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Re: Iron, chelates, and pathways

For those interested in how Fe uptake occurs please checkout the
following URL:


Christopher Coleman wrote:
> > Iron is also reduced to ferrous iron (Fe++) in the anoxic
> > conditions in the substrate and can be recombined with various
> > organic complexes to become available to plant roots
> do you know what types of complexes may be typical?

No I don't. I would assume that a great many of these chemicals have a
phenolic base group (the benzene ring) and are loosely described as
phenols. Greg Morin might answer this question.

> > and move into the water to be available to plant shoots and
> > leaves. It's not necessary for the iron to be complexed only
> > by the stable (EDTA, EDDHA or DTPA) chelating chemicals
> > to be used by plants. There are plenty of natural humins which
> > can do the job, particularly if there is plenty of aged organic
> > material (peat or detritus).
> > Steve
> Interesting.  Upon returning to the water column,  are these complexes
> stable?

They are stable in the sense that they can exist for several minutes or
hours but they are not as stable the commercial chelators. Remember that
these chemical processes are in dynamic equilibrium and the
concentrations of humins in the water will play a large factor in how
long Fe stays in solution or rather how much there is at "equilibrium".
It also depends if there is a source of chemically available Fe such as
clay sized particles in the substrate.

> I think what I am hearing is that a soil substrate can have a tendency to
> turn the iron pathway I described into a cycle.   And I am reminded from
> George S. that in the substrate ( soil or gravel ) that bacteria in the
> substrate
> can reduce fe+++  to fe++.  Thus an updated pathway would be:
>    1) starts out as a chelate ( FeEDTA, FeDTPA,
>         FeEDDHA, etc. )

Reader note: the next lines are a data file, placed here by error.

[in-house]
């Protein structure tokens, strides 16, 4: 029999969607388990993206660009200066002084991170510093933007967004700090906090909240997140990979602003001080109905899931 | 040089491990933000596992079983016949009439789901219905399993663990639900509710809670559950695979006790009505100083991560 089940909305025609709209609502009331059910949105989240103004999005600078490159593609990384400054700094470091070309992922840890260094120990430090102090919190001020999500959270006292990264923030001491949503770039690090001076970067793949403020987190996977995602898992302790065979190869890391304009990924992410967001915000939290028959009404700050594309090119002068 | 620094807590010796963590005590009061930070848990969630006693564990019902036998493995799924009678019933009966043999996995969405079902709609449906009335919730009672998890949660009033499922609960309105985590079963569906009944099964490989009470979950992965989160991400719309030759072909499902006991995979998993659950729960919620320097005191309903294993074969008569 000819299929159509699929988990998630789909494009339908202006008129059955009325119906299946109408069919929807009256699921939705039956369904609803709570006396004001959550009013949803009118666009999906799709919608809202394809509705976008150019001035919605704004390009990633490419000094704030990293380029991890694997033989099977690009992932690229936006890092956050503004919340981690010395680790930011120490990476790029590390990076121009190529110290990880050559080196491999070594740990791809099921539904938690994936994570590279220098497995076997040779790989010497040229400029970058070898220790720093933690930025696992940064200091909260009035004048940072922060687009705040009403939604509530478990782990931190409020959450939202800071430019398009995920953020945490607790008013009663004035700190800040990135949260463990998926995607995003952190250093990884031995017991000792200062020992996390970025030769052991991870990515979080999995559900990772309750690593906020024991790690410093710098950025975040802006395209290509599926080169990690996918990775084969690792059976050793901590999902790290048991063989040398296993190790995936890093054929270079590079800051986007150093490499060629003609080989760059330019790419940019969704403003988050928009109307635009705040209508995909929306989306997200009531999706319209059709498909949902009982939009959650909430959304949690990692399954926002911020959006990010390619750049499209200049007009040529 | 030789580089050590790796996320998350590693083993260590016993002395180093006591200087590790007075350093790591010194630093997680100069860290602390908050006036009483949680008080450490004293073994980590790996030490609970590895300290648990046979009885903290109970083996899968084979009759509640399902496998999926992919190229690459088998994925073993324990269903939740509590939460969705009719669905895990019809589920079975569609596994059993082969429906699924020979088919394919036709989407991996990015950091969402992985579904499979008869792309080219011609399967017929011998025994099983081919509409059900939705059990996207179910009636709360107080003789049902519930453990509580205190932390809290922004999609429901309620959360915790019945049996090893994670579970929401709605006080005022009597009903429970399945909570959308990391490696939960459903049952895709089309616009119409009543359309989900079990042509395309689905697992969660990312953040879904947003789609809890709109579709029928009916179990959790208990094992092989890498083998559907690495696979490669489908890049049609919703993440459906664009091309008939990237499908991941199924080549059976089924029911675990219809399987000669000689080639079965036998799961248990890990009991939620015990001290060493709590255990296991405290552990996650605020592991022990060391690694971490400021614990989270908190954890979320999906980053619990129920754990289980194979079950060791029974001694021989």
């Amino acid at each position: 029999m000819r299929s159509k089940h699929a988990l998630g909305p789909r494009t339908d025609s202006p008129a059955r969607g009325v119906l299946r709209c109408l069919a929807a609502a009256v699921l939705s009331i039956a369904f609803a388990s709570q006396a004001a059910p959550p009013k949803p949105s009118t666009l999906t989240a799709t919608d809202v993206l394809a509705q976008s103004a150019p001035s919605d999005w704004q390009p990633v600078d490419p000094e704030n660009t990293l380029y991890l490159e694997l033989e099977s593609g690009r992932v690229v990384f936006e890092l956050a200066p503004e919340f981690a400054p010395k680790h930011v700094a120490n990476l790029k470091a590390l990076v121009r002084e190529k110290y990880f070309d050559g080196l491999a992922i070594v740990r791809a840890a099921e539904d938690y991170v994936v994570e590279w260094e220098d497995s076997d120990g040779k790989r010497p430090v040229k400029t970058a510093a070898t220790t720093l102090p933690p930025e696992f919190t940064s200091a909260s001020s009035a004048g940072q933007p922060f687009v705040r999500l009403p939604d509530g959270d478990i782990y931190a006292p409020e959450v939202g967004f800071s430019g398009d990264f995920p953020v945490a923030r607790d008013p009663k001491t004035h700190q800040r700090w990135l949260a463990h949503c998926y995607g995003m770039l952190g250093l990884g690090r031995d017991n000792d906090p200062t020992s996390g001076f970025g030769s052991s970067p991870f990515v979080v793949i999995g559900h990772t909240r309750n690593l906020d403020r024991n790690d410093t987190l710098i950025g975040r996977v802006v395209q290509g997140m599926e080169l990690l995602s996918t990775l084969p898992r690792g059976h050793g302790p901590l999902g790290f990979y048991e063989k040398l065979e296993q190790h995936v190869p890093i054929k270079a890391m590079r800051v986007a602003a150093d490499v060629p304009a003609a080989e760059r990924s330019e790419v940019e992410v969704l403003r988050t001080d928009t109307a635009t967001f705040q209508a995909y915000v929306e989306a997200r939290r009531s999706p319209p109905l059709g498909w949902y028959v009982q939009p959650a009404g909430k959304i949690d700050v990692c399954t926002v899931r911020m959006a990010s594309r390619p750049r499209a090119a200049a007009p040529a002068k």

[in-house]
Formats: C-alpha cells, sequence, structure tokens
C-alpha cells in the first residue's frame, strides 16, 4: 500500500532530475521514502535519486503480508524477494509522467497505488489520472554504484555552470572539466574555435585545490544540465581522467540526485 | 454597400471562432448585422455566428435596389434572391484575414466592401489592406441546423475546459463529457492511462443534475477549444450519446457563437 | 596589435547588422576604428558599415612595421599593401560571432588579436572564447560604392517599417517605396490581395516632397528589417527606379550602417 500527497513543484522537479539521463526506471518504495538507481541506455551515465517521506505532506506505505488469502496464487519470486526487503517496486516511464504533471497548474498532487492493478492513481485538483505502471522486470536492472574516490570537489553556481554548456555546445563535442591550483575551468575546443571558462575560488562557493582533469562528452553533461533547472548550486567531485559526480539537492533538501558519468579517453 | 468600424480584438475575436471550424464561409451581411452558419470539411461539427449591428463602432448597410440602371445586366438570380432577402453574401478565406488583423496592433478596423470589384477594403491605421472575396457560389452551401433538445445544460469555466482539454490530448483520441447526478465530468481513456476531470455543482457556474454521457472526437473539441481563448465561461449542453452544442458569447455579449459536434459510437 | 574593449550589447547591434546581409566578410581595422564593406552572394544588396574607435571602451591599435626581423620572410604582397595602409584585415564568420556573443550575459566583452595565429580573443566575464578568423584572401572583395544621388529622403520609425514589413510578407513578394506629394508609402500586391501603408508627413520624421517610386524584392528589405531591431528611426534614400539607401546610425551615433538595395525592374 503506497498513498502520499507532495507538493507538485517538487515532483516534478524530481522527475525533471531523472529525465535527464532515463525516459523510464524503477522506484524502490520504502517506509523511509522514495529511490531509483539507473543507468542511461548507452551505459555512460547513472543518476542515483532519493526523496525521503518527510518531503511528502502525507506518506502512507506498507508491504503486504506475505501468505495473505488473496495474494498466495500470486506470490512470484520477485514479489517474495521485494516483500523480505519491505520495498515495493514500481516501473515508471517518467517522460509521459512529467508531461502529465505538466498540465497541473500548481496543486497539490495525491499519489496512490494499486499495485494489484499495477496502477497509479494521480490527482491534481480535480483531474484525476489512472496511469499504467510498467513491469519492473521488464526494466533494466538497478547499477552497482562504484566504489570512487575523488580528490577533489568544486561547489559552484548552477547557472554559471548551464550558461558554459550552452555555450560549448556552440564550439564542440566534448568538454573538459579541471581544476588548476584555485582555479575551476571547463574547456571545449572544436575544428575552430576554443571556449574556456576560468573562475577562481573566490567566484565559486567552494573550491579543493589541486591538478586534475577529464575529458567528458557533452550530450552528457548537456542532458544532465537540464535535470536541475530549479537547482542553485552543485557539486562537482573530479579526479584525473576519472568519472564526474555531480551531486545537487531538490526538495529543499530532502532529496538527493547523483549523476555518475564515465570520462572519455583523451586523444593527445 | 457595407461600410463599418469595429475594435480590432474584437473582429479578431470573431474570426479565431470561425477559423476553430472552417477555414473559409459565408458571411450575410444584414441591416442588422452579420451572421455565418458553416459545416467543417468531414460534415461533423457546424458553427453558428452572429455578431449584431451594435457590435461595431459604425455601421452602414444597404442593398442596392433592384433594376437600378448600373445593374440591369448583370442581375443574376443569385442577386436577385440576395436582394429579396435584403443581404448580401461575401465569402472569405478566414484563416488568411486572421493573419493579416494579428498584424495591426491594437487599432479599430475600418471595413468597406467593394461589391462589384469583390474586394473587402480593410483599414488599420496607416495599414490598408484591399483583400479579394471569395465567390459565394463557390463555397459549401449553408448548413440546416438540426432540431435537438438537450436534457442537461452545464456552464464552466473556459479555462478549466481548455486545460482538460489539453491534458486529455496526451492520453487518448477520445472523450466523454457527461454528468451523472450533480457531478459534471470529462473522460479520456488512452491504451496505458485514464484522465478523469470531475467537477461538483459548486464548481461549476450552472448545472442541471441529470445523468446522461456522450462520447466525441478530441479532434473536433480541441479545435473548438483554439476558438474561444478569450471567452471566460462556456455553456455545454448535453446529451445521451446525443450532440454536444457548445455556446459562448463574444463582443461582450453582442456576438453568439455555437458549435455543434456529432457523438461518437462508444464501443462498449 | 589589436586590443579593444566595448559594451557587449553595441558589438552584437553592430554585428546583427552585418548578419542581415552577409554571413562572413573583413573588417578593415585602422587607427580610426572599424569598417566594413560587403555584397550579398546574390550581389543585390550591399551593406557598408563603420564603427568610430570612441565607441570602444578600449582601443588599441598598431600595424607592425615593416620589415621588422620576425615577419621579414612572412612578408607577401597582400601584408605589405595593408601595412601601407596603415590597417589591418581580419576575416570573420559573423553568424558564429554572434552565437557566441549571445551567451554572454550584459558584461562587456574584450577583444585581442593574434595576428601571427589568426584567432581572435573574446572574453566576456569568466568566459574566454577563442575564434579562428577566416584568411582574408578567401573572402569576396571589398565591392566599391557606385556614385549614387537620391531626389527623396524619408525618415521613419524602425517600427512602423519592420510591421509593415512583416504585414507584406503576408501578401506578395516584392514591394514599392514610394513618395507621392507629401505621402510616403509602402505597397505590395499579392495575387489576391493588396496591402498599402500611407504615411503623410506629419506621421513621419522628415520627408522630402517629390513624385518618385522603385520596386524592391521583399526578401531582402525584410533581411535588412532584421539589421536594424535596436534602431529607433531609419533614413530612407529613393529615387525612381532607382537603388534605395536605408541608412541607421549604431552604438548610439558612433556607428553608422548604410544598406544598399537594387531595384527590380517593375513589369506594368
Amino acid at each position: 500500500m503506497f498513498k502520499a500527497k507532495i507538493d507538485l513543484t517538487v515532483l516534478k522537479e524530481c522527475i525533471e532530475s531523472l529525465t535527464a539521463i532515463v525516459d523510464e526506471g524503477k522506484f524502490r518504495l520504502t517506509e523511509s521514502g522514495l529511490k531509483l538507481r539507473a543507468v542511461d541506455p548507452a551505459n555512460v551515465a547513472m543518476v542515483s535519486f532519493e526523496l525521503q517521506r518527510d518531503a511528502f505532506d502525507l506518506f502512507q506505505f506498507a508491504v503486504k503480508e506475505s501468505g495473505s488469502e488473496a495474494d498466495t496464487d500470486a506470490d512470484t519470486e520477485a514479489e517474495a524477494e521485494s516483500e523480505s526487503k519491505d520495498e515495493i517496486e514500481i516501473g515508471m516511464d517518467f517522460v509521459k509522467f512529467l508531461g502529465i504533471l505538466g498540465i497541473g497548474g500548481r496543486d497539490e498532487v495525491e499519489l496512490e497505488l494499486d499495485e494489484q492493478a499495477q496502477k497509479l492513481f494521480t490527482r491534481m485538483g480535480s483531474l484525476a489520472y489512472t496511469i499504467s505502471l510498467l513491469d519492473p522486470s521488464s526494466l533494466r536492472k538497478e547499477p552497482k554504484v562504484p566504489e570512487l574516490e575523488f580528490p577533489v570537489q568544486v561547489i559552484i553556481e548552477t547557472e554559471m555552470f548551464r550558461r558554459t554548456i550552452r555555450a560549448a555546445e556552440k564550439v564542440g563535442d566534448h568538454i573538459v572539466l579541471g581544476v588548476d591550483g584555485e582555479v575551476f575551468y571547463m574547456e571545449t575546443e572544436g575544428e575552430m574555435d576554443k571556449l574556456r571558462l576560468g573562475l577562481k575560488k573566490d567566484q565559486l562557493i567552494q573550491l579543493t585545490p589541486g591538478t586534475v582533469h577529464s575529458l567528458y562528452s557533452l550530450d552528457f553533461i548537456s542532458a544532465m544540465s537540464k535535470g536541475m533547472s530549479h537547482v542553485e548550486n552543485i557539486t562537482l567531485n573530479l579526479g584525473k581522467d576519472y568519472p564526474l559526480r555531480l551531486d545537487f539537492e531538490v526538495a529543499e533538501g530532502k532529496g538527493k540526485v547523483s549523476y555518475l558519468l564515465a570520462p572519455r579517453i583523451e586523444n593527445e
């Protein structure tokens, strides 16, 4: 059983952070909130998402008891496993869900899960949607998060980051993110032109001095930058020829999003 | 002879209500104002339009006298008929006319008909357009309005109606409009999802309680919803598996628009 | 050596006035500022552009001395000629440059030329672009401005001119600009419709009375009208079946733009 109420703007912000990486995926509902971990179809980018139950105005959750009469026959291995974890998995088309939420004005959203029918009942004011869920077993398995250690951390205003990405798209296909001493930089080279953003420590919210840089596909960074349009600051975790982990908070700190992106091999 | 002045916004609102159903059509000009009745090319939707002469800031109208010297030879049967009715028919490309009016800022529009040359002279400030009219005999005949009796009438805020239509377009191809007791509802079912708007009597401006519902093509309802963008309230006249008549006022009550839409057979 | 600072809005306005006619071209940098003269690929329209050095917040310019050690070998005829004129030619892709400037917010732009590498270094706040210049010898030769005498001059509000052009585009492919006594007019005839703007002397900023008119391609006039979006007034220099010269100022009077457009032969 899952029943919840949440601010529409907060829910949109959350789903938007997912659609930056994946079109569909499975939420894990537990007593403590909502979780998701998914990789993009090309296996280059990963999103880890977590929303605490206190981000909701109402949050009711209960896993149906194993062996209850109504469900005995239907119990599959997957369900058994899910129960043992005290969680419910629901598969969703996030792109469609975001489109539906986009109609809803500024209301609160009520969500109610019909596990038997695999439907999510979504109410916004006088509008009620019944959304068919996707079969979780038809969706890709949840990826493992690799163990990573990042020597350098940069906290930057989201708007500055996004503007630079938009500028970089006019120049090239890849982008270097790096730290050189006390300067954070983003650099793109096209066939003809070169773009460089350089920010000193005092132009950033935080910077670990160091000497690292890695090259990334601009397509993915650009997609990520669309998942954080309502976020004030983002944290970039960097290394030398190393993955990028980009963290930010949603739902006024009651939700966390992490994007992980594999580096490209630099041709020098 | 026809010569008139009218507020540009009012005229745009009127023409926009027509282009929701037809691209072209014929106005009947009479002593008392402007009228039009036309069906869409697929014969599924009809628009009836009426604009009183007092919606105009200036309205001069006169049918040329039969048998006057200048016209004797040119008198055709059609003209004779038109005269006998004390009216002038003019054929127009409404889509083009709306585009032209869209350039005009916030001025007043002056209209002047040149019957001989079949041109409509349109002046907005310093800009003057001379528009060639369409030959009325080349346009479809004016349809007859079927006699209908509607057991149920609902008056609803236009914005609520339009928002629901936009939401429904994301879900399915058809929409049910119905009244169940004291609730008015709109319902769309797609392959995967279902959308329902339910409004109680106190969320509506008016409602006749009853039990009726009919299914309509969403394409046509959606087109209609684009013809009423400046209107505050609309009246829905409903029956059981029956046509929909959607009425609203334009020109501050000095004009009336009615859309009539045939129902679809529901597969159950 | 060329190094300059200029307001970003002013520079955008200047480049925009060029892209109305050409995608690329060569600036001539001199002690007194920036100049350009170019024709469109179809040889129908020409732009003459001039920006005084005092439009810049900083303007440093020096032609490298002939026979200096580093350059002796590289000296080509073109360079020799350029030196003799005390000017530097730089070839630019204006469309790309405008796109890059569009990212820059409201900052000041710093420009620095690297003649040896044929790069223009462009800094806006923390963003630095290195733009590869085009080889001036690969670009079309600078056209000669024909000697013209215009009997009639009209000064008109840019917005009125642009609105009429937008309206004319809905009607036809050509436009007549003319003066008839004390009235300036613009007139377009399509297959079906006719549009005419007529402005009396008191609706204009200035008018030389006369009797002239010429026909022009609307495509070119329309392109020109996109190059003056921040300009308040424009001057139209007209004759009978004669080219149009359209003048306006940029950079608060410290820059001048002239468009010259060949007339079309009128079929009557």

>    2)  becomes unbounded as Fe++
>    3)  forms a colloid / eventually precipitates as a result of
>         combining with orthophosphate or being oxidised to Fe+++
>    4)  In the substrate, becomes reduced to Fe++ by
>         bacteria and is available to roots
>    5)  In a soil substrate, combines with humins to
>         form organic complexes which may return
>         to the water column, forming a cycle
> I suspect that this too is still an over-simplification.  What
> started my thinking about this was some recognition that the
> iron we supplement for the benefit of our plants faces quite
> a bit of competion from other aspects of our systems before
> it actually gets to them.

If there were no other sources of Fe other than small doses being added
to the water, I think that most of the Fe would become captured in one
chemical form or another and would not tend to be "recycled". When there
is Fe in the substrate from laterite, clay or soil, there is a source of
Fe. Only a tiny portion of the overall Fe in the system gets involved
with the cycle.

Greg Morin wrote:
> >    1) starts out as a chelate ( FeEDTA, FeDTPA,
> >         FeEDDHA, etc. )
> >    2)  becomes unbounded as Fe++
> >    3)  precipitates as a result of combining with
> >         orthophosphate or being reduced to Fe+++

> I would just point out that when the iron becomes unbound from these 
> particular chelates it is in Fe+3, not Fe+2.

The reference I gave above seems to indicate that it is Fe+3 which is
the chelated soluble form which is transported to the root hair just as
Greg points out. Free Fe+3 results from decomposition and Fe reductase
supplied by the plant root (or leaf in the case of foliar absorption)
reduces the Fe+3 to Fe+2 which is the ONLY form of Fe which can pass
through an Fe channel. There is an excellent diagram showing this and
other Fe mechanisms on the web reference. Reductase is important for
foliar absorption too!

Steve Pushak                              Vancouver, BC, CANADA 

Visit "Steve's Aquatic Page"      http://home.infinet.net/teban/
 for LOTS of pics, tips and links for aquatic gardening!!!